A new collection of government reports suggests Canada’s federal government should open the country’s telecommunications sector to more foreign competition, according to The Logic.
The website claims that it was able to obtain a classified report that was prepared for senior government officials in charge of overseeing the review of the Telecommunications Act and Broadcasting Act.
The report, as well as several other related documents obtained by The Logic, examine the state of Canada’s telecommunications sector, comparing it against telecommunications sectors in other countries.
“Canada’s restrictions are the most severe,” reads one section of the report, according to The Logic.
Another report, prepared for the Navdeep Bain’s ministry of Innovation Science and Economic Development (ISED), is said to have looked at a variety of other telecom markets between 1995 and 2017. The report concludes that, in the case of those markets, relaxing foreign investment rules brought about multiple benefits, including more affordable wireless use prices for consumers.
In fact, the report allegedly lists no downsides to opening up Canada’s telecommunications sector to foreign competition.
Yet another one of the reports obtained by The Logic examines how T-Mobile’s entry into the U.S. led to lower rate plan prices for American consumers.
“Verizon and AT&T maintain over 70 per cent of industry revenues but competition from T-Mobile and Sprint have forced the larger carriers to respond with more attractive plans for customers,” reads the report, titled “Foreign Investment in Telecommunications.”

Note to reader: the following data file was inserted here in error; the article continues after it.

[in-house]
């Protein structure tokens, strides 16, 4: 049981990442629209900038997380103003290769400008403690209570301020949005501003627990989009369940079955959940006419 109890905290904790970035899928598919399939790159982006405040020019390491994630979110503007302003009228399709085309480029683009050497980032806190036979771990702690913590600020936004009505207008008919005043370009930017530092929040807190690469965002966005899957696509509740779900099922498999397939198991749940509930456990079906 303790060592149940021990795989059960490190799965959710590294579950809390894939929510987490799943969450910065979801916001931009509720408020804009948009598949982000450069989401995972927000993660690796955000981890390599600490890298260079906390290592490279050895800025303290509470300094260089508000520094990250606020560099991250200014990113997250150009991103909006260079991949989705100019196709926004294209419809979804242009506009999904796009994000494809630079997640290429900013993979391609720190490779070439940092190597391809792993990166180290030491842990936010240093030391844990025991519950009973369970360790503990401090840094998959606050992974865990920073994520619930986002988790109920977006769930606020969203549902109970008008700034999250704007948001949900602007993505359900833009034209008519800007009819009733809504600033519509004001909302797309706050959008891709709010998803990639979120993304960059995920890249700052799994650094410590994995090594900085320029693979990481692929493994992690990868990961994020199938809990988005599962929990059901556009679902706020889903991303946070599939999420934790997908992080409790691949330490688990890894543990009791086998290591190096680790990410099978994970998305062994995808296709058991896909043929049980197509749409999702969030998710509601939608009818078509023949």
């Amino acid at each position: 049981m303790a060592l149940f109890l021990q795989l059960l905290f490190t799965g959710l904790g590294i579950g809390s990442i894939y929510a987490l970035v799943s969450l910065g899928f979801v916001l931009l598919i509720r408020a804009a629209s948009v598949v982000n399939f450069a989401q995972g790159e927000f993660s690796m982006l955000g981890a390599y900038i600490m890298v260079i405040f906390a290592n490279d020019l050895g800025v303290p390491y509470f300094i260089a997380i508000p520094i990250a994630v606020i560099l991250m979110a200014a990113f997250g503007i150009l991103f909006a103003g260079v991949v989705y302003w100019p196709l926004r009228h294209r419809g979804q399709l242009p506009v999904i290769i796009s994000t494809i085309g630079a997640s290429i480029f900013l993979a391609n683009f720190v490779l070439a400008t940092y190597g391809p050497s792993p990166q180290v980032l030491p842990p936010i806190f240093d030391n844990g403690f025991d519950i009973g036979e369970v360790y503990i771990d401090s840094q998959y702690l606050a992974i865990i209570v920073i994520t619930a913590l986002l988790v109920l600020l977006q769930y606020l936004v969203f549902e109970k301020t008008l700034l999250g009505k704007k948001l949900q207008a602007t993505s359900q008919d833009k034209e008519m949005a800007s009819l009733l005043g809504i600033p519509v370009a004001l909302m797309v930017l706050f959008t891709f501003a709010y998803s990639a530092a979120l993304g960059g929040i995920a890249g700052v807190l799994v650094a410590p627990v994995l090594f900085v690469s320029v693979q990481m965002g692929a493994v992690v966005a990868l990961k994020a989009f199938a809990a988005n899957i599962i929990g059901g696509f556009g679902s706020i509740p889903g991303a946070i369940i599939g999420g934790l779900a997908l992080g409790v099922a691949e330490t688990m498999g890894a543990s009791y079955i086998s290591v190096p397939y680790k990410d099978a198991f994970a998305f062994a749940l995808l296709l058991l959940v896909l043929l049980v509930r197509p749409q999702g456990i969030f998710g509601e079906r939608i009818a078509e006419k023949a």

In their current iteration, both the Telecommunications Act and Broadcasting Act limit a foreign company’s ability to participate in the Canadian wireless and broadcasting markets.
Moreover, Canada’s ‘Big Three’ carriers — Rogers, Bell, Telus — have historically expressed fierce resistance to even the idea of allowing foreign competitors into their space. In 2013, when it seemed like Verizon would almost certainly enter the Canadian wireless market, the Big Three launched a joint, multi-million advertisement campaign called Fair For Canada that claimed the company’s entrance into Canada’s wireless market would “have massive consequences for Canadians.” Then company CEO Lowell McAdam later said reports that Verizon would come to Canada were “way overblown.”
When asked to respond to questions related to the reports, a spokesperson for ISED Minister Navdeep Bains instead said, “We have taken steps to promote competition so that prices will be more affordable. In regions with strong competition, prices are as much as 31 per cent lower than the national average.”
One tool the federal government could use to open up Canada telecommunications market to foreign competition is the recently announced United States-Mexico-Canada Agreement (USMCA). If the agreement is ratified by all three member states, it will lead to the creation of a “Committee on Telecommunications”. This committee will be responsible for “enabling responsiveness to technological and regulatory developments in telecommunications.”
Visit The Logic to read the full report.
Source: The Logic